The first four of the 36 Rafale jets are expected to land in India by last week of July as the coronavirus pandemic delayed their scheduled delivery by around 11 weeks, official sources said on Friday.
The first batch of the Rafale jets was scheduled to arrive in India by the first week of May.
India had signed an inter-governmental agreement with France in September 2016 for the procurement of 36 Rafale fighter jets at a cost of around Rs 58,000 crore.
The aircraft is capable of carrying a range of potent weapons. European missile maker MBDA's Meteor beyond visual range air-to-air missile and Scalp cruise missile will be the mainstay of the weapons package of the Rafale jets.
Meteor is the next generation of BVR air-to-air missile (BVRAAM) designed to revolutionise air-to-air combat. The weapon has been developed by MBDA to combat common threats facing the UK, Germany, Italy, France, Spain and Sweden.
Besides the missile systems, the Rafale jets will come with various India-specific modifications, including Israeli helmet-mounted displays, radar warning receivers, low-band jammers, 10-hour flight data recording, infra-red search and tracking systems among others.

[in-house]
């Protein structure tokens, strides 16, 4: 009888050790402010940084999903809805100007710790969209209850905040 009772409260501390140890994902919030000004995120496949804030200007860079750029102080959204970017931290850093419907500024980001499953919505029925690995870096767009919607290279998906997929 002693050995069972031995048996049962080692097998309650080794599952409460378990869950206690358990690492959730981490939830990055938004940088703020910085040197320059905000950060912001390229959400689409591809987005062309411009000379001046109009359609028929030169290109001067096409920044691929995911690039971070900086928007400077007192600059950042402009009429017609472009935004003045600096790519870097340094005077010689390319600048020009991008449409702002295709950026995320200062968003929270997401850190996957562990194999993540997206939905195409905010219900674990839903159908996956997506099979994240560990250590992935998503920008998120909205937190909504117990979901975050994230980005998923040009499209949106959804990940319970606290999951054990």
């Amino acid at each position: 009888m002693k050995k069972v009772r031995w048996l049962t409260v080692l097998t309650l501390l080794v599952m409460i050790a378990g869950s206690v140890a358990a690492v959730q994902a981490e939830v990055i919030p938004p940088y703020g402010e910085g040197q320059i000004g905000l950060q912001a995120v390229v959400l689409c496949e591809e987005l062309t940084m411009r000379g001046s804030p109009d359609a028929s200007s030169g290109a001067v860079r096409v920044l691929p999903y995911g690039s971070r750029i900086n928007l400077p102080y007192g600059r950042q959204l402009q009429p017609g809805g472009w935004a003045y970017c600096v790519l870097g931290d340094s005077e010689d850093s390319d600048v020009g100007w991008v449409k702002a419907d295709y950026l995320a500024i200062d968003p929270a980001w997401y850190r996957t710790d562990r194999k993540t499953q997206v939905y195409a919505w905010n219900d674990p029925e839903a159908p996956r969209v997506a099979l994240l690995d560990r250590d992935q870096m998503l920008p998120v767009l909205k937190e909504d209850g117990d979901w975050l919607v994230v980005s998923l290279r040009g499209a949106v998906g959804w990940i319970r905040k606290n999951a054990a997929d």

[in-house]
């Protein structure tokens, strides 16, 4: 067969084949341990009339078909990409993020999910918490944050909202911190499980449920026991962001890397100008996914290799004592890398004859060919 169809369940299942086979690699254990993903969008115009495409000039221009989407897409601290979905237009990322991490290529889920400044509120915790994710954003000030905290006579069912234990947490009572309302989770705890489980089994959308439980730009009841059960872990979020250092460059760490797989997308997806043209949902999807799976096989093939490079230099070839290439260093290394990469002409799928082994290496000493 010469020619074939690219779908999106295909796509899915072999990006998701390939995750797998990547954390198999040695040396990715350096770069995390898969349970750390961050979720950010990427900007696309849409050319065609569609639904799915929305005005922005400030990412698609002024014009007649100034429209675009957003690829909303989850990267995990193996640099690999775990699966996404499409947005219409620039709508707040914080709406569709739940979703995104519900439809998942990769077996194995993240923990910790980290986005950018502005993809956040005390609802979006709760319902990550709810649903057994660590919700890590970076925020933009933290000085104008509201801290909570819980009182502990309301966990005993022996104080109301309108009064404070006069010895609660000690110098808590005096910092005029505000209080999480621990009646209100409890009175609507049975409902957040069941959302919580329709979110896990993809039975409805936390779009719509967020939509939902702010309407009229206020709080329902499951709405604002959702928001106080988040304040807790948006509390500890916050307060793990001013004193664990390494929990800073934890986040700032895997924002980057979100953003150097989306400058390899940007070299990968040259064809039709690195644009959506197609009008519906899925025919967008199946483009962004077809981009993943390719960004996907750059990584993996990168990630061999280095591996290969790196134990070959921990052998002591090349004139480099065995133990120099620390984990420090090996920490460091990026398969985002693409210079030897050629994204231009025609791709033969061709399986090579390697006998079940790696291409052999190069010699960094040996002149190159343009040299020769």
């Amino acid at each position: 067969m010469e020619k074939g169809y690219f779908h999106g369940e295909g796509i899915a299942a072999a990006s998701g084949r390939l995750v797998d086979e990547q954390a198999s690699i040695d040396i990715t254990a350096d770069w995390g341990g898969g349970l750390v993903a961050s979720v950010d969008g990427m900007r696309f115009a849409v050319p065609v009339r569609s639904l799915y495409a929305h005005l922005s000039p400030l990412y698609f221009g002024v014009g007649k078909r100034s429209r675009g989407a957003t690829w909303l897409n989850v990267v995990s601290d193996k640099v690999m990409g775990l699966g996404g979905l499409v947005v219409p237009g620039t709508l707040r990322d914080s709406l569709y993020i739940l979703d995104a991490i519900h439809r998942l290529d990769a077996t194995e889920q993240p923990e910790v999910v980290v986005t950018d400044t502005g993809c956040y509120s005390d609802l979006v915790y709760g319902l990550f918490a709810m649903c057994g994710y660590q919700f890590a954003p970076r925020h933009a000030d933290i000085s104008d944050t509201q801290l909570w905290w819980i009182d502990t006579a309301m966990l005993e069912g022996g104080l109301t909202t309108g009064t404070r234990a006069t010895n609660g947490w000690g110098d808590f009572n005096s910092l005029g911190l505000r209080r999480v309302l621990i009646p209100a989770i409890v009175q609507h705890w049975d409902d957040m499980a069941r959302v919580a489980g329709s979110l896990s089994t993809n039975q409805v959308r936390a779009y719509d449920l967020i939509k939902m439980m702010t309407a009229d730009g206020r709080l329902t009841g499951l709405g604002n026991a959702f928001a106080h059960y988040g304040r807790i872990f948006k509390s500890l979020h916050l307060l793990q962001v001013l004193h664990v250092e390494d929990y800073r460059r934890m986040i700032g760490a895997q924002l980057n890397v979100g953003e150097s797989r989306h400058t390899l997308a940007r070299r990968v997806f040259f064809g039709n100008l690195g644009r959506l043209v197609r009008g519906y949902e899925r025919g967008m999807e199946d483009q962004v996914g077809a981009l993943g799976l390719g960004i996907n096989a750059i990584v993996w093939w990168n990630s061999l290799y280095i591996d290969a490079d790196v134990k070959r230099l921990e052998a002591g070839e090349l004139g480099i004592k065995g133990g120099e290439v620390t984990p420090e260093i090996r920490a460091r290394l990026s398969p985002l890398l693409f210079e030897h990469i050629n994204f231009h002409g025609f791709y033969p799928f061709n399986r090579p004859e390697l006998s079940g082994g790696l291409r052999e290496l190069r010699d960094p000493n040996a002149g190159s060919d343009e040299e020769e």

The IAF has already completed preparations, including readying required infrastructure and training of pilots, to welcome the fighter aircraft.
The first squadron of the aircraft will be stationed at Ambala air force station, considered one of the most strategically located bases of the IAF. The Indo-Pak border is around 220 km from there.
The second squadron of Rafale will be stationed at Hasimara base in West Bengal.
The IAF spent around Rs 400 crore to develop required infrastructure like shelters, hangers and maintenance facilities at the two bases.
Out of 36 Rafale jets, 30 will be fighter jets and six will be trainers. The trainer jets will be twin-seater and they will have almost all the features of the fighter jets.